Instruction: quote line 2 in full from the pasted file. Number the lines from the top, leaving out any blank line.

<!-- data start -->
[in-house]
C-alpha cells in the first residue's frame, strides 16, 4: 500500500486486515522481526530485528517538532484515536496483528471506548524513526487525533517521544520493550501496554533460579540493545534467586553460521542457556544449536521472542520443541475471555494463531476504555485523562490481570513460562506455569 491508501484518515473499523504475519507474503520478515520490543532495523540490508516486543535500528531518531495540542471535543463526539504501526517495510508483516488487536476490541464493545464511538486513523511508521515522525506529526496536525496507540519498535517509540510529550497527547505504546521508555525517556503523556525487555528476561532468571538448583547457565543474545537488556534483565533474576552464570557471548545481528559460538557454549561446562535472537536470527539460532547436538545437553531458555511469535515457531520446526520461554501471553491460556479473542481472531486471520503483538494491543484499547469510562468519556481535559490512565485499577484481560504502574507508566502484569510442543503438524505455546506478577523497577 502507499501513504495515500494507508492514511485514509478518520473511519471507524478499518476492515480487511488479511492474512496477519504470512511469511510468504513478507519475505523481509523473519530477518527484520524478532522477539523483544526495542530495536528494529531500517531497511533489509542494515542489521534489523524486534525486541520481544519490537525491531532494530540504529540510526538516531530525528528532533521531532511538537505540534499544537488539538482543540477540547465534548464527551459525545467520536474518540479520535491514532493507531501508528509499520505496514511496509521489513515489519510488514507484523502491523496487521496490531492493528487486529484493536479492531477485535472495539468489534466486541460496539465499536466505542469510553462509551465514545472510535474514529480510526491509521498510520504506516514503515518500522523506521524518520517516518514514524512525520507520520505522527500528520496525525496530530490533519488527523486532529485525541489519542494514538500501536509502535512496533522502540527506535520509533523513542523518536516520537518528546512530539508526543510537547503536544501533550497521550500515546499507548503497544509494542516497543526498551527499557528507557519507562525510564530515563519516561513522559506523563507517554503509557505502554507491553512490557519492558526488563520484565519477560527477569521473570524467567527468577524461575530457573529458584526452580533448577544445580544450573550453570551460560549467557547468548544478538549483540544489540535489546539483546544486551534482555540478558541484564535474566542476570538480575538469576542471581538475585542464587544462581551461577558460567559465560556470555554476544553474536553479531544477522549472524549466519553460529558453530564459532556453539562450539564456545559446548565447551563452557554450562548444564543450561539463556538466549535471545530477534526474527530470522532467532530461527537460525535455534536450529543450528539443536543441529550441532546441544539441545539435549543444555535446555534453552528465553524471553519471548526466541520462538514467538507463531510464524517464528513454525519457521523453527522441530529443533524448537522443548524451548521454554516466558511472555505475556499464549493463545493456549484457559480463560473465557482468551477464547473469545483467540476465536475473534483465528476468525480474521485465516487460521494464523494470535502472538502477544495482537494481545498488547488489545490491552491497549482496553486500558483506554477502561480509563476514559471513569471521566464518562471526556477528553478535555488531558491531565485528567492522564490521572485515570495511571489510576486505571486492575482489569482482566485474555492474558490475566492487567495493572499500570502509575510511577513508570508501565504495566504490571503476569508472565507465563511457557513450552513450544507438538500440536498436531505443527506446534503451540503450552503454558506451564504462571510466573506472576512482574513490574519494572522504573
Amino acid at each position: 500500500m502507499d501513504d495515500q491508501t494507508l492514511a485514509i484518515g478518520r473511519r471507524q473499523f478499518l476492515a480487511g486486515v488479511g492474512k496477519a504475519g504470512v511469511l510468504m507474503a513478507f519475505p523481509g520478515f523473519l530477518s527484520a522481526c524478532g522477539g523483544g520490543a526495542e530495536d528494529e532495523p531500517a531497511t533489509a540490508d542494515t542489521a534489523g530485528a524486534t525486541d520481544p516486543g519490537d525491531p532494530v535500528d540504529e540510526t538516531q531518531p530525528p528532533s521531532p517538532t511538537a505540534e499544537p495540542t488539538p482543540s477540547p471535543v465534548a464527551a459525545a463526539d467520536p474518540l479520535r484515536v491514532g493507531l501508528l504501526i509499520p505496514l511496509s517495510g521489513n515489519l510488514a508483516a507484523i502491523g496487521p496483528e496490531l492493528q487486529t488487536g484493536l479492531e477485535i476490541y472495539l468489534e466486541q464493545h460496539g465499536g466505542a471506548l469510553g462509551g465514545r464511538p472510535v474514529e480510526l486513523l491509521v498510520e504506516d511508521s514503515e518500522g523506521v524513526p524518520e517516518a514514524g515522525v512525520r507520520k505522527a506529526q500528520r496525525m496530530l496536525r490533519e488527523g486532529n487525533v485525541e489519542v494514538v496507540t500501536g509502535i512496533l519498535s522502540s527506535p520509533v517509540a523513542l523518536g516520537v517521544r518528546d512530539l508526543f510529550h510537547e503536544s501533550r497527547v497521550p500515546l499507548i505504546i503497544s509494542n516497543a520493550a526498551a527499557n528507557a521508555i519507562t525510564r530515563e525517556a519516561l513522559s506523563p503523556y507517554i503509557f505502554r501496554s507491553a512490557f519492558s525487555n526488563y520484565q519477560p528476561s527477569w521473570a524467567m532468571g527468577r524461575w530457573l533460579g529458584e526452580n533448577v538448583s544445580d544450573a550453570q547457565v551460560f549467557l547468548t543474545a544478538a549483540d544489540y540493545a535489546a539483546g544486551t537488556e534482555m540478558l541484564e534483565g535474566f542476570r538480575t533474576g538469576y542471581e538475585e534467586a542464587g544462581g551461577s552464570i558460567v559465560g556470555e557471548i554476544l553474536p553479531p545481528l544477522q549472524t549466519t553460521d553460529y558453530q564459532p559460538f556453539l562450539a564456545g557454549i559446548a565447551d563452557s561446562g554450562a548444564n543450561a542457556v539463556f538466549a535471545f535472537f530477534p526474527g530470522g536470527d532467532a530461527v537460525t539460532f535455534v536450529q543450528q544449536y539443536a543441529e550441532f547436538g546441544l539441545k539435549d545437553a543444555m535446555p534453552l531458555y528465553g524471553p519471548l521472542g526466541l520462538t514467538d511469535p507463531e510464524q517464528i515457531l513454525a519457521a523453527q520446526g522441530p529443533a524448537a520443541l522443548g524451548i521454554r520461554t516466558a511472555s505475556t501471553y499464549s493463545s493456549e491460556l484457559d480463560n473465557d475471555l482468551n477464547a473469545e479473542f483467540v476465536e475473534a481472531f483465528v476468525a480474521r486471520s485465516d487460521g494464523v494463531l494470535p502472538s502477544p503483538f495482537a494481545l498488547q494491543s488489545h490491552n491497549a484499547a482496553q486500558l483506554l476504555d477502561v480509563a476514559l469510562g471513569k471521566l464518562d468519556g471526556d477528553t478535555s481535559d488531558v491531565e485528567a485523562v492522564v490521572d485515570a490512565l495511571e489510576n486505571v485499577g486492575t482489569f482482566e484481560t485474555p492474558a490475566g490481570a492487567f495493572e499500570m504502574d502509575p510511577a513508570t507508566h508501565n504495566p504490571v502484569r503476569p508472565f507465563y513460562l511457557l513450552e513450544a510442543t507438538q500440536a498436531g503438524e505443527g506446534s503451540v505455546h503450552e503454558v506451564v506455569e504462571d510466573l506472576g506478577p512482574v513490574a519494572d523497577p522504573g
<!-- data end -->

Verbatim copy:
C-alpha cells in the first residue's frame, strides 16, 4: 500500500486486515522481526530485528517538532484515536496483528471506548524513526487525533517521544520493550501496554533460579540493545534467586553460521542457556544449536521472542520443541475471555494463531476504555485523562490481570513460562506455569 491508501484518515473499523504475519507474503520478515520490543532495523540490508516486543535500528531518531495540542471535543463526539504501526517495510508483516488487536476490541464493545464511538486513523511508521515522525506529526496536525496507540519498535517509540510529550497527547505504546521508555525517556503523556525487555528476561532468571538448583547457565543474545537488556534483565533474576552464570557471548545481528559460538557454549561446562535472537536470527539460532547436538545437553531458555511469535515457531520446526520461554501471553491460556479473542481472531486471520503483538494491543484499547469510562468519556481535559490512565485499577484481560504502574507508566502484569510442543503438524505455546506478577523497577 502507499501513504495515500494507508492514511485514509478518520473511519471507524478499518476492515480487511488479511492474512496477519504470512511469511510468504513478507519475505523481509523473519530477518527484520524478532522477539523483544526495542530495536528494529531500517531497511533489509542494515542489521534489523524486534525486541520481544519490537525491531532494530540504529540510526538516531530525528528532533521531532511538537505540534499544537488539538482543540477540547465534548464527551459525545467520536474518540479520535491514532493507531501508528509499520505496514511496509521489513515489519510488514507484523502491523496487521496490531492493528487486529484493536479492531477485535472495539468489534466486541460496539465499536466505542469510553462509551465514545472510535474514529480510526491509521498510520504506516514503515518500522523506521524518520517516518514514524512525520507520520505522527500528520496525525496530530490533519488527523486532529485525541489519542494514538500501536509502535512496533522502540527506535520509533523513542523518536516520537518528546512530539508526543510537547503536544501533550497521550500515546499507548503497544509494542516497543526498551527499557528507557519507562525510564530515563519516561513522559506523563507517554503509557505502554507491553512490557519492558526488563520484565519477560527477569521473570524467567527468577524461575530457573529458584526452580533448577544445580544450573550453570551460560549467557547468548544478538549483540544489540535489546539483546544486551534482555540478558541484564535474566542476570538480575538469576542471581538475585542464587544462581551461577558460567559465560556470555554476544553474536553479531544477522549472524549466519553460529558453530564459532556453539562450539564456545559446548565447551563452557554450562548444564543450561539463556538466549535471545530477534526474527530470522532467532530461527537460525535455534536450529543450528539443536543441529550441532546441544539441545539435549543444555535446555534453552528465553524471553519471548526466541520462538514467538507463531510464524517464528513454525519457521523453527522441530529443533524448537522443548524451548521454554516466558511472555505475556499464549493463545493456549484457559480463560473465557482468551477464547473469545483467540476465536475473534483465528476468525480474521485465516487460521494464523494470535502472538502477544495482537494481545498488547488489545490491552491497549482496553486500558483506554477502561480509563476514559471513569471521566464518562471526556477528553478535555488531558491531565485528567492522564490521572485515570495511571489510576486505571486492575482489569482482566485474555492474558490475566492487567495493572499500570502509575510511577513508570508501565504495566504490571503476569508472565507465563511457557513450552513450544507438538500440536498436531505443527506446534503451540503450552503454558506451564504462571510466573506472576512482574513490574519494572522504573